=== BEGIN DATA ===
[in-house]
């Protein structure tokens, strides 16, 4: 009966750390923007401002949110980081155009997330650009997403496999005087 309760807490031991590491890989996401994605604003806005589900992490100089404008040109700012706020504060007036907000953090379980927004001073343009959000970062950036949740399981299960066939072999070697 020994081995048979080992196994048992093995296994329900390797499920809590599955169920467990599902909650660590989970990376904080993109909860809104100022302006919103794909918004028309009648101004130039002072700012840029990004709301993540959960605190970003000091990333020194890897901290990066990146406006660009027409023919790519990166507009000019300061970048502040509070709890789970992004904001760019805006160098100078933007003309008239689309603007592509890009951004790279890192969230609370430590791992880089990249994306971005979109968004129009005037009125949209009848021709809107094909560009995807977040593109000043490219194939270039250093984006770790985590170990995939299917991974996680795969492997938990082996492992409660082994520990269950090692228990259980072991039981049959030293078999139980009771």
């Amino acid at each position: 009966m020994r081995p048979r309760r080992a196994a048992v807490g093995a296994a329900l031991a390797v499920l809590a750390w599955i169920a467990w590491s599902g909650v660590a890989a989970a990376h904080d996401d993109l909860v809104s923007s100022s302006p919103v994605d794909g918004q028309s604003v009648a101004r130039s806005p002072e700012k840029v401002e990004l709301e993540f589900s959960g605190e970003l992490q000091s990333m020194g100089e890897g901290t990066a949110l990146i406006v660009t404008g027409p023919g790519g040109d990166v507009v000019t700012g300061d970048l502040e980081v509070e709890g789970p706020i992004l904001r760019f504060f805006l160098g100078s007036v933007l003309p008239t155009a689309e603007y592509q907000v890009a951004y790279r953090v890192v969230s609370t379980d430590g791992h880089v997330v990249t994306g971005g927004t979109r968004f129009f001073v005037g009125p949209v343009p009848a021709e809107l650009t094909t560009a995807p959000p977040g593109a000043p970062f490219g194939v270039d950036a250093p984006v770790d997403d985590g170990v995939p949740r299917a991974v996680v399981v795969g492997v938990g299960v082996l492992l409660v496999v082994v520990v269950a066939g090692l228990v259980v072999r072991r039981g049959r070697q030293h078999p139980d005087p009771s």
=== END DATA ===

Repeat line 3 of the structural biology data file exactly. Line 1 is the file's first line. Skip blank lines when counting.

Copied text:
């Amino acid at each position: 009966m020994r081995p048979r309760r080992a196994a048992v807490g093995a296994a329900l031991a390797v499920l809590a750390w599955i169920a467990w590491s599902g909650v660590a890989a989970a990376h904080d996401d993109l909860v809104s923007s100022s302006p919103v994605d794909g918004q028309s604003v009648a101004r130039s806005p002072e700012k840029v401002e990004l709301e993540f589900s959960g605190e970003l992490q000091s990333m020194g100089e890897g901290t990066a949110l990146i406006v660009t404008g027409p023919g790519g040109d990166v507009v000019t700012g300061d970048l502040e980081v509070e709890g789970p706020i992004l904001r760019f504060f805006l160098g100078s007036v933007l003309p008239t155009a689309e603007y592509q907000v890009a951004y790279r953090v890192v969230s609370t379980d430590g791992h880089v997330v990249t994306g971005g927004t979109r968004f129009f001073v005037g009125p949209v343009p009848a021709e809107l650009t094909t560009a995807p959000p977040g593109a000043p970062f490219g194939v270039d950036a250093p984006v770790d997403d985590g170990v995939p949740r299917a991974v996680v399981v795969g492997v938990g299960v082996l492992l409660v496999v082994v520990v269950a066939g090692l228990v259980v072999r072991r039981g049959r070697q030293h078999p139980d005087p009771s």